Iran Covid Numbers Edge Up As Disputes Over Domestic Vaccines Rumble | Iran International

Iran Covid Numbers Edge Up As Disputes Over Domestic Vaccines Rumble

A brash response by a senior Iranian health official condemning a social-media comment that domestic Covid-19 vaccines needed international approval has led to a Twitter storm. Kianoush Jahanpur, spokesman of the Food and Drug Organization, had told a Twitter user concerned about vaccine safety: “You don’t have to inject it, it is not obligatory.”

Jahanpur has been promoting domestic vaccines said to be undergoing testing. Supreme Leader Ali Khamenei banned the importation of American and British vaccines in January.

The Twitter user had responded to an earlier post by the spokesman describing Iranian-made vaccines as a “national honor.” The user replied: “We don’t have a problem [with domestic vaccines], just have it approved by a credible international organization, because Iran is not Europe that if there are side-effects you would stop its use.”

Iran has so far imported less than 1 million Russian and Chinese vaccines and is behind some neighbors in vaccinations. The Gulf Arab countries and Turkey are well into a mass-vaccination stage, while Israel has already fully vaccinated more than 50 percent of its citizens.

Iran’s reported figures, with more than two million cases and 64,000 deaths officially announced, are the highest in the Middle East, although figures in many countries are unreliable. The World Health Organization has said that only 14 out of 21 countries in the Eastern Mediterranean region, from Morocco to Afghanistan - but excluding Algeria and Israel - have received vaccines, amounting to little more than 1 percent of the population: the WHO has reported that 80 percent of vaccines globally have been administered in just ten, wealthy countries.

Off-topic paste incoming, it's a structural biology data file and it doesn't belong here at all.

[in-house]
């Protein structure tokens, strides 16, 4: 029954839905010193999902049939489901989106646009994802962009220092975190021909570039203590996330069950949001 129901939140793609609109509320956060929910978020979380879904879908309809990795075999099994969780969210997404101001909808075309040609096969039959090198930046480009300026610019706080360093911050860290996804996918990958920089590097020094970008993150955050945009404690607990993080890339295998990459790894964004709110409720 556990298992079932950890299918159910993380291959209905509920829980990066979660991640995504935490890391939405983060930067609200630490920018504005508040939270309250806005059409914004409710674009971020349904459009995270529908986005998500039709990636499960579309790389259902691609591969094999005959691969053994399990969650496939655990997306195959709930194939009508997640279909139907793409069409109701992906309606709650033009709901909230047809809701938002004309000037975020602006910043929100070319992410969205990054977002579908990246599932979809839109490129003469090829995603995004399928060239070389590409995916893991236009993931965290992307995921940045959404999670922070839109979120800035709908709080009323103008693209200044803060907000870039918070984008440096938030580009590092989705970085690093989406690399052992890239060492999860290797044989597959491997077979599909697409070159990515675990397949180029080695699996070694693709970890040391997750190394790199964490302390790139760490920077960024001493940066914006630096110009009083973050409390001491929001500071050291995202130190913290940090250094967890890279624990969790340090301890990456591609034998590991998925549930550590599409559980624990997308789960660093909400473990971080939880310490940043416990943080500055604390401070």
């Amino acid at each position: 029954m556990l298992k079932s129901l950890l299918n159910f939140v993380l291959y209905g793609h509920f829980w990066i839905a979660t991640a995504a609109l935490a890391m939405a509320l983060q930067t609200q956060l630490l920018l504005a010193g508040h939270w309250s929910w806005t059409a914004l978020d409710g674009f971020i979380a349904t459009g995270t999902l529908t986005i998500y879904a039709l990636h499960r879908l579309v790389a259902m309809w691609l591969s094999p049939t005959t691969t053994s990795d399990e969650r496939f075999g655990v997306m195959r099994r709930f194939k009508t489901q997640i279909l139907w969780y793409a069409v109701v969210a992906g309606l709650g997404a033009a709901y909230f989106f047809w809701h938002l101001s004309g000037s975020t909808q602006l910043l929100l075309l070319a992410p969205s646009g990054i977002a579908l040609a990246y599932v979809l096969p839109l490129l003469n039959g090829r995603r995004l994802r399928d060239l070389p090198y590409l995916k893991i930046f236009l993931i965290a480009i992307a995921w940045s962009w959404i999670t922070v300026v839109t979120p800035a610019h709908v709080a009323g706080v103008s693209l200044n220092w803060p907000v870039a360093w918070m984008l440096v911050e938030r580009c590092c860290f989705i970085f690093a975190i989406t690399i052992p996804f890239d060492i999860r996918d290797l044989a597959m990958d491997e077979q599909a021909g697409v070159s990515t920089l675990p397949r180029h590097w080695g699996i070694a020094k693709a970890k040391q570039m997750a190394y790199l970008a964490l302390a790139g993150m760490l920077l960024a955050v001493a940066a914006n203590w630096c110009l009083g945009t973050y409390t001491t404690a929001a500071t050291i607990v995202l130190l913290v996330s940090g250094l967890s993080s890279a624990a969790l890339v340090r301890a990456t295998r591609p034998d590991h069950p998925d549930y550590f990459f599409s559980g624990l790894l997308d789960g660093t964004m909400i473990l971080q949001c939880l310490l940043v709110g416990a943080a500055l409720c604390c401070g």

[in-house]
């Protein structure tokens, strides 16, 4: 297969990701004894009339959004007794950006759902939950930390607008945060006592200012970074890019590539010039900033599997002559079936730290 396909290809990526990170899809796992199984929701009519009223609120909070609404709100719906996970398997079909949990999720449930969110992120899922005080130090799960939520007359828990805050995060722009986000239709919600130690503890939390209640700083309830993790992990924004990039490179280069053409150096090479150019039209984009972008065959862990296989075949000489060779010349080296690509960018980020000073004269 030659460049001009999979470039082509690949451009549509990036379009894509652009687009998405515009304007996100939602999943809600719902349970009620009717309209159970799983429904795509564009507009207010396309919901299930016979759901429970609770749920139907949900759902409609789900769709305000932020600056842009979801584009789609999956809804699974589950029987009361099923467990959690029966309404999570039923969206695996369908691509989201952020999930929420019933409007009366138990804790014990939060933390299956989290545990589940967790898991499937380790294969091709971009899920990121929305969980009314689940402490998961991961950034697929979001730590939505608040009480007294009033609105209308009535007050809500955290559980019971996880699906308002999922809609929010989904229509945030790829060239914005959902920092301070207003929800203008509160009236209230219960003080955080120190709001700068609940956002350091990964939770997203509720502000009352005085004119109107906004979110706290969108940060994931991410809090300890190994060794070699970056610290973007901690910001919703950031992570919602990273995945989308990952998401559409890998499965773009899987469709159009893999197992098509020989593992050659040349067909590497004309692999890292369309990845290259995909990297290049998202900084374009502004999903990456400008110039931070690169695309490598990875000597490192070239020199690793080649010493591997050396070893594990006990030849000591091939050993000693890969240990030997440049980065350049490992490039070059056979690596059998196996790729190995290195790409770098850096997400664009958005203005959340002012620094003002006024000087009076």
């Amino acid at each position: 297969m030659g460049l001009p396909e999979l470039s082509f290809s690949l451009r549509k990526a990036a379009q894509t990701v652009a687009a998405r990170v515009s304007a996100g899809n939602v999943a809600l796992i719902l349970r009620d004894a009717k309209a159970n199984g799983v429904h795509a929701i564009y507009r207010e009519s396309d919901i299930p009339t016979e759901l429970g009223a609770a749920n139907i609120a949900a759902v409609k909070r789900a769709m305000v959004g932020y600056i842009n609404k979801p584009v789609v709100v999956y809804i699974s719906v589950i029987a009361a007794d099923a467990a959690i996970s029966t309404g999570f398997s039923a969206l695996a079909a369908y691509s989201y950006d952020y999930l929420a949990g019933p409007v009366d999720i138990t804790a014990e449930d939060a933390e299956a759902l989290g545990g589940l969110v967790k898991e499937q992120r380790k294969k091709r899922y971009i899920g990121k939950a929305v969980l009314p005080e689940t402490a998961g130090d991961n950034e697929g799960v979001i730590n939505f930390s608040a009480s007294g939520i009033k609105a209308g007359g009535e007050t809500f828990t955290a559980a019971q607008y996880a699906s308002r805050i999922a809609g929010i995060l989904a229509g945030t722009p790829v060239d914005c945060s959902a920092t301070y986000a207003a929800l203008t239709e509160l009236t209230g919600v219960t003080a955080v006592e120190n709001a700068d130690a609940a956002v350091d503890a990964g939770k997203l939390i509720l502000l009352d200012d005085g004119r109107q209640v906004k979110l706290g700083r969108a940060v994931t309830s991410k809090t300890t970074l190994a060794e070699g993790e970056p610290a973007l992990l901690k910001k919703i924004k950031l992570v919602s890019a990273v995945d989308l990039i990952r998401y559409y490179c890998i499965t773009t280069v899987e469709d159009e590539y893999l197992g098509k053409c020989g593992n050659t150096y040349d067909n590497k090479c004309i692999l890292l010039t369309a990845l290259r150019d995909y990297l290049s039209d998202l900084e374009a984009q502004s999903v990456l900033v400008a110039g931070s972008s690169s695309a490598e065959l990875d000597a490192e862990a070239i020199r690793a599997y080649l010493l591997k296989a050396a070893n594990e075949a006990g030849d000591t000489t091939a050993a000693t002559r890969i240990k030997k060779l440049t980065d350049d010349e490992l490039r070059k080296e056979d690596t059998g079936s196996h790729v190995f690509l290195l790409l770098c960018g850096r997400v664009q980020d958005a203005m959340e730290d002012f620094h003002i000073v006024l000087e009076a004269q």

Some Iranians criticize the government’s record not only for its slowness but for often contradictory response to the 14-month pandemic. Iran was the second country after China where the coronavirus spread and began to take lives. Facing a third year of stagflation, the government was reluctant to shut down parts of the economy, while some clerics insisted religious gatherings should continue – before lockdown measures in late 2020 brought deaths below 100 per day.

Some politicians, doctors and media have insisted that Iran’s official figures are intentionally kept low, and the true number of cases and deaths are much higher. There is no independent means of determining the real picture, as the local media, hospitals and health organizations are either controlled by the state or ordered not to contradict official sources.

Nine different entities in Iran are working on vaccines, while new strains of the virus have led to rising cases in recent days. There has been little tangible information on test results for domestic vaccines, and even some government experts have criticized the process. In the last 24 hours alone, there were 22,500 new cases and local media report that hospitals in Tehran are once again experiencing a surge in numbers of Covid patients.

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